by Colin S. Boettcher
Colin S. Boettcher is counselor for international affairs to France's Agence de l'Informatique.
While most histories of personal computing center on its development in the United States, the world's first commercial microcomputer system must in fact be credited to Europe and an enterprising young Frenchman of Vietnamese descent. Announced in February 1973, Truong Trong Thi's Micral was built around the Intel 8008, contained 256 bytes of memory (with expansion capability up to 1K) and came with keyboard and video monitor. Although Mr. Truong presented the Micral, complete with floppy and hard disks, at the 1974 National Computer Conference in the United States, not until 1976 did an American firm agree to license his machine. When he later tried to set up his own U. S. subsidiary, Truong encountered financial difficulties that forced him finally to abandon the project.
Although personal computing in present-day Europe takes many forms, from the familiar home video games to the multifunction work stations of large corporations, two factors have slowed its progress. First, hardware and software of American origin were significantly more expensive in Europe than in the United States. Second, language constitutes a major barrier to greater American penetration of the European market. Programs and documentation in local languages are a prerequisite for the success of personal computers, especially as we descend the pyramid of users to the non-English-speaking "man in the street." This problem goes beyond translation itself, extending to different character sets: in France, Germany and Spain-indeed in most countries of Europe-diacritical marks are an integral, vital part of the written language.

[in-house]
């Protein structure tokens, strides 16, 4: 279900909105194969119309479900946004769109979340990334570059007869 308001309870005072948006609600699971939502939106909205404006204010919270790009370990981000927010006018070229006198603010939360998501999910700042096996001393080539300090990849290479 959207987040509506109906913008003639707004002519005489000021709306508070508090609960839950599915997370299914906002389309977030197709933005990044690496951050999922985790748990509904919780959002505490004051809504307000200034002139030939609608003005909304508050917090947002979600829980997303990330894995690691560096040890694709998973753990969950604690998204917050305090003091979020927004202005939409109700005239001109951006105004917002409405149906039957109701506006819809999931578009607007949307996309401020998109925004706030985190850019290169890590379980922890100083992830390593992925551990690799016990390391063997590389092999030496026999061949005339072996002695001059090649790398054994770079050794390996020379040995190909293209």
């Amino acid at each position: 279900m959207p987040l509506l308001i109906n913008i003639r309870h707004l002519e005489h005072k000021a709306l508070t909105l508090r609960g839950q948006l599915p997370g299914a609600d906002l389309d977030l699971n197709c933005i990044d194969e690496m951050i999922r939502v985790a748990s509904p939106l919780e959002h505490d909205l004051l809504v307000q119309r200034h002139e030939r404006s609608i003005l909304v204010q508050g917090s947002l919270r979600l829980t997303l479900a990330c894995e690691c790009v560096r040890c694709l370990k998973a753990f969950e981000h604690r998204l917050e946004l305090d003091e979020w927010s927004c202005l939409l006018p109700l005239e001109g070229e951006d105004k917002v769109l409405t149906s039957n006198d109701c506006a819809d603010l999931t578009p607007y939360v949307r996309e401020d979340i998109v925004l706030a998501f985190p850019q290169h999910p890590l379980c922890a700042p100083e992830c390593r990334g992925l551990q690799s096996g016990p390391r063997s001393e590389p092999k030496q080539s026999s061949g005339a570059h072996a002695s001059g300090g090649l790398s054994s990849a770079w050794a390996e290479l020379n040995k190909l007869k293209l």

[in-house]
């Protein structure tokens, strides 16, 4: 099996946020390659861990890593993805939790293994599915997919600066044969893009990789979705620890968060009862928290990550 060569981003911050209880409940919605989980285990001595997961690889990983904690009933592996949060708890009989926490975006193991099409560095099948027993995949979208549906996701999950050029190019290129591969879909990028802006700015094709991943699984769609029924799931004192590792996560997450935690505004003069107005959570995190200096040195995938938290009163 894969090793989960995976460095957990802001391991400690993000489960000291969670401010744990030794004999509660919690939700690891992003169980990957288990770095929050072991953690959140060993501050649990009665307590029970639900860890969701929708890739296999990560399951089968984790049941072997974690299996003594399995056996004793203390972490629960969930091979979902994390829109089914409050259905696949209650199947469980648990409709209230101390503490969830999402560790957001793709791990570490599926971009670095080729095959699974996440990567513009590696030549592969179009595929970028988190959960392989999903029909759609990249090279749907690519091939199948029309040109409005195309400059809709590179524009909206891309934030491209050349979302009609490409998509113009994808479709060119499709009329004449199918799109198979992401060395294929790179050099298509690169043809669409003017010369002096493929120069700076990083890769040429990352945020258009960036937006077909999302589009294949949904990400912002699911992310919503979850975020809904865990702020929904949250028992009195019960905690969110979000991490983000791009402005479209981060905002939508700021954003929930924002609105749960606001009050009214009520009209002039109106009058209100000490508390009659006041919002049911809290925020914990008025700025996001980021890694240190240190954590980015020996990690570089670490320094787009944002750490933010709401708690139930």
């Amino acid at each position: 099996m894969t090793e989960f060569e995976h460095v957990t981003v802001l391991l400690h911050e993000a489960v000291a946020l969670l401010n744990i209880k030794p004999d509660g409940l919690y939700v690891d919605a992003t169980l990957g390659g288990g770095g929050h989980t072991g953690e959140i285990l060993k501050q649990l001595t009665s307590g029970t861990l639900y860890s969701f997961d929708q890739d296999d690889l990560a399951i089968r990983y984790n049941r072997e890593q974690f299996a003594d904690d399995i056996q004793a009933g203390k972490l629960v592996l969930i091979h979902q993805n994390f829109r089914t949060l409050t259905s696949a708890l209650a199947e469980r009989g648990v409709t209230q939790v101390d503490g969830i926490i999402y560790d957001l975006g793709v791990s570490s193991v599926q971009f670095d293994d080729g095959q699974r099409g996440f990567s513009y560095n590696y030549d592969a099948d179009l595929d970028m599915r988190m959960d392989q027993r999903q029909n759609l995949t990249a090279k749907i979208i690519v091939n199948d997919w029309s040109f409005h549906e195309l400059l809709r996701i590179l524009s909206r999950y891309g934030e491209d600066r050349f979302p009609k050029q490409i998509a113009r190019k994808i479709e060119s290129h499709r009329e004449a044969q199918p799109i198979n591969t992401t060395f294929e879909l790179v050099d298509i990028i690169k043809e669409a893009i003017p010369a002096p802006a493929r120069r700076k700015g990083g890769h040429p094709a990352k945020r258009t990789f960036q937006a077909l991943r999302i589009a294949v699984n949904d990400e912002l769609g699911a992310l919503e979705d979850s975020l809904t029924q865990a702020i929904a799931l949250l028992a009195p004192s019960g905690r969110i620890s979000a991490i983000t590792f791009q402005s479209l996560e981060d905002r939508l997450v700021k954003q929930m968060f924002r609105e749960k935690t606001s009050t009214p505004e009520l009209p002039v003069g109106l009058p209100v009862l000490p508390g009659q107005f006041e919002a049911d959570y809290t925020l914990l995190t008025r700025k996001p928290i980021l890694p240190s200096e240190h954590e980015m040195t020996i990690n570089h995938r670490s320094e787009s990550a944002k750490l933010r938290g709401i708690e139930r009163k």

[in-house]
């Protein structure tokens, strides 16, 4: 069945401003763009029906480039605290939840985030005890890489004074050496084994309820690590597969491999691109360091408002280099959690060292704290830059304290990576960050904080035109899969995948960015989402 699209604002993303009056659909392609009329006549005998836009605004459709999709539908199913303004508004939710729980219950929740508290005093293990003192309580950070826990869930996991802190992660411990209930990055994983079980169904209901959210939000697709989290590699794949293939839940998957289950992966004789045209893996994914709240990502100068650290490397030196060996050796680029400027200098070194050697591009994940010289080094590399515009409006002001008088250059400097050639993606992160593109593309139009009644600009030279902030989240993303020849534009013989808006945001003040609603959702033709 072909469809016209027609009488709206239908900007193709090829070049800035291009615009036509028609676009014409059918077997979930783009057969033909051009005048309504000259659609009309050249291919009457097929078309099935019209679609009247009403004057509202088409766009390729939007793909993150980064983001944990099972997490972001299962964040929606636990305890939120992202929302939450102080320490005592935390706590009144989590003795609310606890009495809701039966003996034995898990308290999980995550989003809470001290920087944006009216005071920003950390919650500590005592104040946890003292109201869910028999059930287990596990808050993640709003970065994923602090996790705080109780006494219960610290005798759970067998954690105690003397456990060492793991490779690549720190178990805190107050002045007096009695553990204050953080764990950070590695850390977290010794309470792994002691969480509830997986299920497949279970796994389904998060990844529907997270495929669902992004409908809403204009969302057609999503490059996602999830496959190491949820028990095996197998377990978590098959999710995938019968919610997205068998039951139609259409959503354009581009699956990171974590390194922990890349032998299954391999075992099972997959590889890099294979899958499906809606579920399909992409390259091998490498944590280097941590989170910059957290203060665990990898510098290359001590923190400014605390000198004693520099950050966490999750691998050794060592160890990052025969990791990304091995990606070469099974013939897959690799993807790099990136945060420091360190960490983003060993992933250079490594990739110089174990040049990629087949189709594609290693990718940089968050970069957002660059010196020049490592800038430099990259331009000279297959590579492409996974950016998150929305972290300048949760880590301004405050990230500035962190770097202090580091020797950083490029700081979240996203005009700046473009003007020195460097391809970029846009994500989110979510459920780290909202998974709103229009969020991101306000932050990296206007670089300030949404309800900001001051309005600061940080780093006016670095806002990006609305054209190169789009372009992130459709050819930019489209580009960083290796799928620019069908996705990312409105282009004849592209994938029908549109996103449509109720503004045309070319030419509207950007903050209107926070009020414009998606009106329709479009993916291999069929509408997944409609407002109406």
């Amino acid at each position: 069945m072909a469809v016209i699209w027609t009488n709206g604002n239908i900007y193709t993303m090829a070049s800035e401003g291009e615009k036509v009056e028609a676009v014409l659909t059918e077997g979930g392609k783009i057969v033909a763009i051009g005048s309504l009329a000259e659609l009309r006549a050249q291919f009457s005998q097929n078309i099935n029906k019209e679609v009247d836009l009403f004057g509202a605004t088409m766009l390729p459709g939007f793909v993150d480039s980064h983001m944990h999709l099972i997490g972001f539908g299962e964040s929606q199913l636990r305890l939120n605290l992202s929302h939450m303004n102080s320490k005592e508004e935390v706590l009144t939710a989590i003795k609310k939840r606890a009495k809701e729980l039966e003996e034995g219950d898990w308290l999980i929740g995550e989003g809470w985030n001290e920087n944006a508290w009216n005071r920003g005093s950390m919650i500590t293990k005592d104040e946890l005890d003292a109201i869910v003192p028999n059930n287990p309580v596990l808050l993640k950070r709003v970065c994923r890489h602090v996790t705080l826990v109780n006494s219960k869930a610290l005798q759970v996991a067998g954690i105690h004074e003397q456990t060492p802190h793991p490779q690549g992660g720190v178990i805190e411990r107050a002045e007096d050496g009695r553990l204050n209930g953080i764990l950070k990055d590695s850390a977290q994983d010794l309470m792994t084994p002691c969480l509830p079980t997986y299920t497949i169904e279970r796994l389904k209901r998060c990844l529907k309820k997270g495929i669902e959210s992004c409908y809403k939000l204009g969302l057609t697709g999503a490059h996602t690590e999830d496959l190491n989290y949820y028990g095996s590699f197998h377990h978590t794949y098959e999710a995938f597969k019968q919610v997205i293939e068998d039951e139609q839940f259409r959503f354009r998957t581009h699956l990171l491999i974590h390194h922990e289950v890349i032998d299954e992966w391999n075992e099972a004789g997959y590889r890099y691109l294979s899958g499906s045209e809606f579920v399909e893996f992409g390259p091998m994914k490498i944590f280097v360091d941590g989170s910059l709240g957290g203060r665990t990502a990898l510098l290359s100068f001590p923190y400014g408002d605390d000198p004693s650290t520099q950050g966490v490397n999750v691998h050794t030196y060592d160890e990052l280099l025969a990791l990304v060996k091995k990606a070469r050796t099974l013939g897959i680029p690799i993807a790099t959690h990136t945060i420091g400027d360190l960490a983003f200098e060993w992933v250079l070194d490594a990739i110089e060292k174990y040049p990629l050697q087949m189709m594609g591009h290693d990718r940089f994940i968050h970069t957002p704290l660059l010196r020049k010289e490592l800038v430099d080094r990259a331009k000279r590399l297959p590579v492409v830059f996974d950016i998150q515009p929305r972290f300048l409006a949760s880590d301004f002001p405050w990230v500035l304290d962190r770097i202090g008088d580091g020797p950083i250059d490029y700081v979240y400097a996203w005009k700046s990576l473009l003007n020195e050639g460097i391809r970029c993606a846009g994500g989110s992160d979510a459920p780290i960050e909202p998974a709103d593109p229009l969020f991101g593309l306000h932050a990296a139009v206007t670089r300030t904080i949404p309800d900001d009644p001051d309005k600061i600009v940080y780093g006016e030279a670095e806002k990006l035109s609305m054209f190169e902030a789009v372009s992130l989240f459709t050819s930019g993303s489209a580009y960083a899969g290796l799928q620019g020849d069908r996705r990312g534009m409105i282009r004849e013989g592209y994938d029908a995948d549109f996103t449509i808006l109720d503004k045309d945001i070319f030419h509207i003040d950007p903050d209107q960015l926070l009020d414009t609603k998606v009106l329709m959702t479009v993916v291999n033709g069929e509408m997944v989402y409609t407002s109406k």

Her Majesty's Systems
The United Kingdom, more advanced than the other European countries when it comes to personal computing, can boast more micros per capita than the United States. This phenomenon is attributed to Sir Clive Sinclair, inventor of the world's first pocket calculator, who in the 1970s introduced the ZX80 home computer for the equivalent of less than $100. Sir Clive then went on to offer the ZX81, widely sold in America as the Timex/Sinclair 1000, and the Spectrum with improved keyboard and full-color graphics. The Spectrum became one of the best-selling computers of all time, quickly selling over two million units in the United Kingdom, and was followed by the QL ("quantum leap") for users who wanted business-level computing at home computer prices.